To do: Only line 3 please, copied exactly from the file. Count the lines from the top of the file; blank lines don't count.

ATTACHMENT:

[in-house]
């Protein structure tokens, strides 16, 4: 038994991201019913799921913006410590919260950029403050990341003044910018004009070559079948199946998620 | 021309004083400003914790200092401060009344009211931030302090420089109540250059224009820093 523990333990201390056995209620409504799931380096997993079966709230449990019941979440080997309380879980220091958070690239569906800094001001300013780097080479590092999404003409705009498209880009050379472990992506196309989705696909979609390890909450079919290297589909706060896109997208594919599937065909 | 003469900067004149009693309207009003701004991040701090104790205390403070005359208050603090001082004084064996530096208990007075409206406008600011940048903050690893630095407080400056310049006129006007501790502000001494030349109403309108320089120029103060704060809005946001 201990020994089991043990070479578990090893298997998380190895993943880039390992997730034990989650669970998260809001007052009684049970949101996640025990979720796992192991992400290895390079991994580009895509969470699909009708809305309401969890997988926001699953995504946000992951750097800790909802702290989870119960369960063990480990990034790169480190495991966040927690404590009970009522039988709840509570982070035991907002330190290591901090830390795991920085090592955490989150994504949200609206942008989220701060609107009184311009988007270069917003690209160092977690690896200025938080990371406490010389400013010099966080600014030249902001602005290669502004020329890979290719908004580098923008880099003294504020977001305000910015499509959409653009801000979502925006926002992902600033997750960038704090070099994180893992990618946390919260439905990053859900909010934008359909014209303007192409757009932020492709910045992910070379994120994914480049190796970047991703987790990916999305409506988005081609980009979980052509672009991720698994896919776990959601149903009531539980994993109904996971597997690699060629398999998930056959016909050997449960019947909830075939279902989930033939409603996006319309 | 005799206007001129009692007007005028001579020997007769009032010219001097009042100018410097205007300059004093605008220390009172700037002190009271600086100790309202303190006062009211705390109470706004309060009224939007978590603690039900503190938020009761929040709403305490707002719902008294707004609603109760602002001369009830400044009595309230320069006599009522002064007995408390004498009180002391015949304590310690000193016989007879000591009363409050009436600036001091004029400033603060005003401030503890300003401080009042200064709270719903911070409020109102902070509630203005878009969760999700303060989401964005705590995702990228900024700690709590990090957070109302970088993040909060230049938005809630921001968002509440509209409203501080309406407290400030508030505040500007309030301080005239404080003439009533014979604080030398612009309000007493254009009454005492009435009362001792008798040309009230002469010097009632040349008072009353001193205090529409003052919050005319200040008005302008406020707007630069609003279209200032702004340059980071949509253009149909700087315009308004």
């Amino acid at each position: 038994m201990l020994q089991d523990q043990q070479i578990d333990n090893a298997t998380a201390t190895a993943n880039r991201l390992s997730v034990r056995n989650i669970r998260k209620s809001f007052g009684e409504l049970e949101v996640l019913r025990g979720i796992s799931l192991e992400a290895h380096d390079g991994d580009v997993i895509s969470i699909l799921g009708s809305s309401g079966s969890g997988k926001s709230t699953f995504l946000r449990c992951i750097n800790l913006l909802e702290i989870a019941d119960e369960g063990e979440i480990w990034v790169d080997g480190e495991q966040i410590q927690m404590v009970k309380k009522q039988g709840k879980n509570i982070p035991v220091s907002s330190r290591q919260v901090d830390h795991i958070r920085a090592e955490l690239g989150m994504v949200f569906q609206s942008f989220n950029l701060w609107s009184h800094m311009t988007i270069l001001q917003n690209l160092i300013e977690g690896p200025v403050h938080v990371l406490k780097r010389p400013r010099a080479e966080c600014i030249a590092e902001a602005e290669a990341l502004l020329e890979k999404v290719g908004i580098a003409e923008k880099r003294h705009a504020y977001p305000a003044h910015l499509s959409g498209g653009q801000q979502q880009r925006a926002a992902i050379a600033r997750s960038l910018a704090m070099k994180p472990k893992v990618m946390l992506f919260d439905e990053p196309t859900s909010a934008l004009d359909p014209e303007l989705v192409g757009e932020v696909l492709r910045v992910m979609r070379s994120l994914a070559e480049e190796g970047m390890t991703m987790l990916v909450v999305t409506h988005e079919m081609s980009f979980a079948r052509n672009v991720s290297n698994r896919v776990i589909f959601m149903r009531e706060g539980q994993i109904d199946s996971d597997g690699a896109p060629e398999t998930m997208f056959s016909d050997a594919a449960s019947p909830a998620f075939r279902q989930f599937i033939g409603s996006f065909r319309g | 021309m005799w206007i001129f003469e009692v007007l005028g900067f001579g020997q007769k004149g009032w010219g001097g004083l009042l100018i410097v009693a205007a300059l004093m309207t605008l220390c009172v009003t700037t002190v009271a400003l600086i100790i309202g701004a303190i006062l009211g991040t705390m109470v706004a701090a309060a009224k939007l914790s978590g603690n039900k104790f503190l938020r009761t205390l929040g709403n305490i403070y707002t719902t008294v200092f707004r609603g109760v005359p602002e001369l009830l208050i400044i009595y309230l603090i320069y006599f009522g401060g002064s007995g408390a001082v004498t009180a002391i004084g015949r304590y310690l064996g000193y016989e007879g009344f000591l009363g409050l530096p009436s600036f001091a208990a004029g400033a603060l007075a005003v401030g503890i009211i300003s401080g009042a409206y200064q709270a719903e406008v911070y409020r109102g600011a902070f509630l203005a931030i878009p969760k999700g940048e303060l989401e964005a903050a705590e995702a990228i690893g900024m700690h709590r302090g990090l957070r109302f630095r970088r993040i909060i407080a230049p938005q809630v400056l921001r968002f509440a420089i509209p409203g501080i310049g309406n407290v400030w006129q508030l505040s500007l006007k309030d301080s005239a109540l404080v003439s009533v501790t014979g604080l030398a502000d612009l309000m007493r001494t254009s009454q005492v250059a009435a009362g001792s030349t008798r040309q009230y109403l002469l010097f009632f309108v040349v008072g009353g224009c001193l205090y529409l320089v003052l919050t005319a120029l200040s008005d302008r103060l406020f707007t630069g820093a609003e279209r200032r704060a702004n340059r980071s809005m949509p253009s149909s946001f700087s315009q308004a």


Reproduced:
């Amino acid at each position: 038994m201990l020994q089991d523990q043990q070479i578990d333990n090893a298997t998380a201390t190895a993943n880039r991201l390992s997730v034990r056995n989650i669970r998260k209620s809001f007052g009684e409504l049970e949101v996640l019913r025990g979720i796992s799931l192991e992400a290895h380096d390079g991994d580009v997993i895509s969470i699909l799921g009708s809305s309401g079966s969890g997988k926001s709230t699953f995504l946000r449990c992951i750097n800790l913006l909802e702290i989870a019941d119960e369960g063990e979440i480990w990034v790169d080997g480190e495991q966040i410590q927690m404590v009970k309380k009522q039988g709840k879980n509570i982070p035991v220091s907002s330190r290591q919260v901090d830390h795991i958070r920085a090592e955490l690239g989150m994504v949200f569906q609206s942008f989220n950029l701060w609107s009184h800094m311009t988007i270069l001001q917003n690209l160092i300013e977690g690896p200025v403050h938080v990371l406490k780097r010389p400013r010099a080479e966080c600014i030249a590092e902001a602005e290669a990341l502004l020329e890979k999404v290719g908004i580098a003409e923008k880099r003294h705009a504020y977001p305000a003044h910015l499509s959409g498209g653009q801000q979502q880009r925006a926002a992902i050379a600033r997750s960038l910018a704090m070099k994180p472990k893992v990618m946390l992506f919260d439905e990053p196309t859900s909010a934008l004009d359909p014209e303007l989705v192409g757009e932020v696909l492709r910045v992910m979609r070379s994120l994914a070559e480049e190796g970047m390890t991703m987790l990916v909450v999305t409506h988005e079919m081609s980009f979980a079948r052509n672009v991720s290297n698994r896919v776990i589909f959601m149903r009531e706060g539980q994993i109904d199946s996971d597997g690699a896109p060629e398999t998930m997208f056959s016909d050997a594919a449960s019947p909830a998620f075939r279902q989930f599937i033939g409603s996006f065909r319309g | 021309m005799w206007i001129f003469e009692v007007l005028g900067f001579g020997q007769k004149g009032w010219g001097g004083l009042l100018i410097v009693a205007a300059l004093m309207t605008l220390c009172v009003t700037t002190v009271a400003l600086i100790i309202g701004a303190i006062l009211g991040t705390m109470v706004a701090a309060a009224k939007l914790s978590g603690n039900k104790f503190l938020r009761t205390l929040g709403n305490i403070y707002t719902t008294v200092f707004r609603g109760v005359p602002e001369l009830l208050i400044i009595y309230l603090i320069y006599f009522g401060g002064s007995g408390a001082v004498t009180a002391i004084g015949r304590y310690l064996g000193y016989e007879g009344f000591l009363g409050l530096p009436s600036f001091a208990a004029g400033a603060l007075a005003v401030g503890i009211i300003s401080g009042a409206y200064q709270a719903e406008v911070y409020r109102g600011a902070f509630l203005a931030i878009p969760k999700g940048e303060l989401e964005a903050a705590e995702a990228i690893g900024m700690h709590r302090g990090l957070r109302f630095r970088r993040i909060i407080a230049p938005q809630v400056l921001r968002f509440a420089i509209p409203g501080i310049g309406n407290v400030w006129q508030l505040s500007l006007k309030d301080s005239a109540l404080v003439s009533v501790t014979g604080l030398a502000d612009l309000m007493r001494t254009s009454q005492v250059a009435a009362g001792s030349t008798r040309q009230y109403l002469l010097f009632f309108v040349v008072g009353g224009c001193l205090y529409l320089v003052l919050t005319a120029l200040s008005d302008r103060l406020f707007t630069g820093a609003e279209r200032r704060a702004n340059r980071s809005m949509p253009s149909s946001f700087s315009q308004a």